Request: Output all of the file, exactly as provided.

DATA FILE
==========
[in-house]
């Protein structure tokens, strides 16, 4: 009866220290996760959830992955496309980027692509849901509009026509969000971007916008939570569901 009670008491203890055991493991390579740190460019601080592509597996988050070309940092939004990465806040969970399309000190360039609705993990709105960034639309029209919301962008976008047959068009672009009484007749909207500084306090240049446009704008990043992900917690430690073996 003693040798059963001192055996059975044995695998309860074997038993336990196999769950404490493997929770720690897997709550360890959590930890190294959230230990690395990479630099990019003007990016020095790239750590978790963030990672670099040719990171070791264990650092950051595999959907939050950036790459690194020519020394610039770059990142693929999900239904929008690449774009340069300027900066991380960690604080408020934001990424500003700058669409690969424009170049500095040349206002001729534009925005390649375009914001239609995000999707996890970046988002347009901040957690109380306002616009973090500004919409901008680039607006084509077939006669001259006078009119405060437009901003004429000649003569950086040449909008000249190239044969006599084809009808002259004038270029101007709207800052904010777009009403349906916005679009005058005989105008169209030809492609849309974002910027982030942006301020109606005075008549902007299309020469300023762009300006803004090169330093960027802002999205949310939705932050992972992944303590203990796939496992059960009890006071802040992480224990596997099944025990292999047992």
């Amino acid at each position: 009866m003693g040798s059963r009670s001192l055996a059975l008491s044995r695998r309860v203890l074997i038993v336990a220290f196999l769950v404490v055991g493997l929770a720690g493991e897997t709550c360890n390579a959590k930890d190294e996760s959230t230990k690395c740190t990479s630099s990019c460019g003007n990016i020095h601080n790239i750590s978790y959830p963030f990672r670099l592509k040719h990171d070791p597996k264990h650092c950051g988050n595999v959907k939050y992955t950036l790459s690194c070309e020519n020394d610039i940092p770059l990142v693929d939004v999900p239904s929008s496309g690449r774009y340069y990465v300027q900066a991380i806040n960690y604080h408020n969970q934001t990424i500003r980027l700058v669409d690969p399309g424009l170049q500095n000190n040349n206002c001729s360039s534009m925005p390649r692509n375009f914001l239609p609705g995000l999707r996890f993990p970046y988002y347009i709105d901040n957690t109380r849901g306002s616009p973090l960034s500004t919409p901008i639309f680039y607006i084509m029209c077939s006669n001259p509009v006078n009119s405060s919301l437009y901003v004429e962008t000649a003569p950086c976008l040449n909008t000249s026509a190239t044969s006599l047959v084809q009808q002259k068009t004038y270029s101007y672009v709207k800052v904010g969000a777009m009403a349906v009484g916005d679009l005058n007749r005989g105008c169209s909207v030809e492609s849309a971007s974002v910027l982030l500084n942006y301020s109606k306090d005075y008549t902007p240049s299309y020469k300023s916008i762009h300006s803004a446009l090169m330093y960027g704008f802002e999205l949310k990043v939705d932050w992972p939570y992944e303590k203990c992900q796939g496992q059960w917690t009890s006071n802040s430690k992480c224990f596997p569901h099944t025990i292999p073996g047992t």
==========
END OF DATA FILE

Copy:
[in-house]
């Protein structure tokens, strides 16, 4: 009866220290996760959830992955496309980027692509849901509009026509969000971007916008939570569901 009670008491203890055991493991390579740190460019601080592509597996988050070309940092939004990465806040969970399309000190360039609705993990709105960034639309029209919301962008976008047959068009672009009484007749909207500084306090240049446009704008990043992900917690430690073996 003693040798059963001192055996059975044995695998309860074997038993336990196999769950404490493997929770720690897997709550360890959590930890190294959230230990690395990479630099990019003007990016020095790239750590978790963030990672670099040719990171070791264990650092950051595999959907939050950036790459690194020519020394610039770059990142693929999900239904929008690449774009340069300027900066991380960690604080408020934001990424500003700058669409690969424009170049500095040349206002001729534009925005390649375009914001239609995000999707996890970046988002347009901040957690109380306002616009973090500004919409901008680039607006084509077939006669001259006078009119405060437009901003004429000649003569950086040449909008000249190239044969006599084809009808002259004038270029101007709207800052904010777009009403349906916005679009005058005989105008169209030809492609849309974002910027982030942006301020109606005075008549902007299309020469300023762009300006803004090169330093960027802002999205949310939705932050992972992944303590203990796939496992059960009890006071802040992480224990596997099944025990292999047992």
């Amino acid at each position: 009866m003693g040798s059963r009670s001192l055996a059975l008491s044995r695998r309860v203890l074997i038993v336990a220290f196999l769950v404490v055991g493997l929770a720690g493991e897997t709550c360890n390579a959590k930890d190294e996760s959230t230990k690395c740190t990479s630099s990019c460019g003007n990016i020095h601080n790239i750590s978790y959830p963030f990672r670099l592509k040719h990171d070791p597996k264990h650092c950051g988050n595999v959907k939050y992955t950036l790459s690194c070309e020519n020394d610039i940092p770059l990142v693929d939004v999900p239904s929008s496309g690449r774009y340069y990465v300027q900066a991380i806040n960690y604080h408020n969970q934001t990424i500003r980027l700058v669409d690969p399309g424009l170049q500095n000190n040349n206002c001729s360039s534009m925005p390649r692509n375009f914001l239609p609705g995000l999707r996890f993990p970046y988002y347009i709105d901040n957690t109380r849901g306002s616009p973090l960034s500004t919409p901008i639309f680039y607006i084509m029209c077939s006669n001259p509009v006078n009119s405060s919301l437009y901003v004429e962008t000649a003569p950086c976008l040449n909008t000249s026509a190239t044969s006599l047959v084809q009808q002259k068009t004038y270029s101007y672009v709207k800052v904010g969000a777009m009403a349906v009484g916005d679009l005058n007749r005989g105008c169209s909207v030809e492609s849309a971007s974002v910027l982030l500084n942006y301020s109606k306090d005075y008549t902007p240049s299309y020469k300023s916008i762009h300006s803004a446009l090169m330093y960027g704008f802002e999205l949310k990043v939705d932050w992972p939570y992944e303590k203990c992900q796939g496992q059960w917690t009890s006071n802040s430690k992480c224990f596997p569901h099944t025990i292999p073996g047992t």